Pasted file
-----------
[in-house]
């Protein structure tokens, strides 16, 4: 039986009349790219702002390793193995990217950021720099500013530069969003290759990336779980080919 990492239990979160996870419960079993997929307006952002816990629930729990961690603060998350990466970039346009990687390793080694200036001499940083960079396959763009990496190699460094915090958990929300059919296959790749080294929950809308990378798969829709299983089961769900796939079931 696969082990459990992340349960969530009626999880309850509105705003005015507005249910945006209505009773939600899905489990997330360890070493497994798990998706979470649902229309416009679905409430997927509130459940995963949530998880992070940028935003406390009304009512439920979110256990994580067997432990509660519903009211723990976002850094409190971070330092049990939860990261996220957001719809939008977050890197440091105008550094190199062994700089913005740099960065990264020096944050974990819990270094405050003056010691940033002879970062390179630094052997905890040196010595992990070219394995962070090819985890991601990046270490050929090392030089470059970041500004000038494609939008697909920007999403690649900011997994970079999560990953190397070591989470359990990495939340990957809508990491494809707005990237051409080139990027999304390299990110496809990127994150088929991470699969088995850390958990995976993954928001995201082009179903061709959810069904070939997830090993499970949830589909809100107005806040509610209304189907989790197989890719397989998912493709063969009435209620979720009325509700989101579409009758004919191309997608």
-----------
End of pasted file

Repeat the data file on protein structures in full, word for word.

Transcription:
[in-house]
């Protein structure tokens, strides 16, 4: 039986009349790219702002390793193995990217950021720099500013530069969003290759990336779980080919 990492239990979160996870419960079993997929307006952002816990629930729990961690603060998350990466970039346009990687390793080694200036001499940083960079396959763009990496190699460094915090958990929300059919296959790749080294929950809308990378798969829709299983089961769900796939079931 696969082990459990992340349960969530009626999880309850509105705003005015507005249910945006209505009773939600899905489990997330360890070493497994798990998706979470649902229309416009679905409430997927509130459940995963949530998880992070940028935003406390009304009512439920979110256990994580067997432990509660519903009211723990976002850094409190971070330092049990939860990261996220957001719809939008977050890197440091105008550094190199062994700089913005740099960065990264020096944050974990819990270094405050003056010691940033002879970062390179630094052997905890040196010595992990070219394995962070090819985890991601990046270490050929090392030089470059970041500004000038494609939008697909920007999403690649900011997994970079999560990953190397070591989470359990990495939340990957809508990491494809707005990237051409080139990027999304390299990110496809990127994150088929991470699969088995850390958990995976993954928001995201082009179903061709959810069904070939997830090993499970949830589909809100107005806040509610209304189907989790197989890719397989998912493709063969009435209620979720009325509700989101579409009758004919191309997608």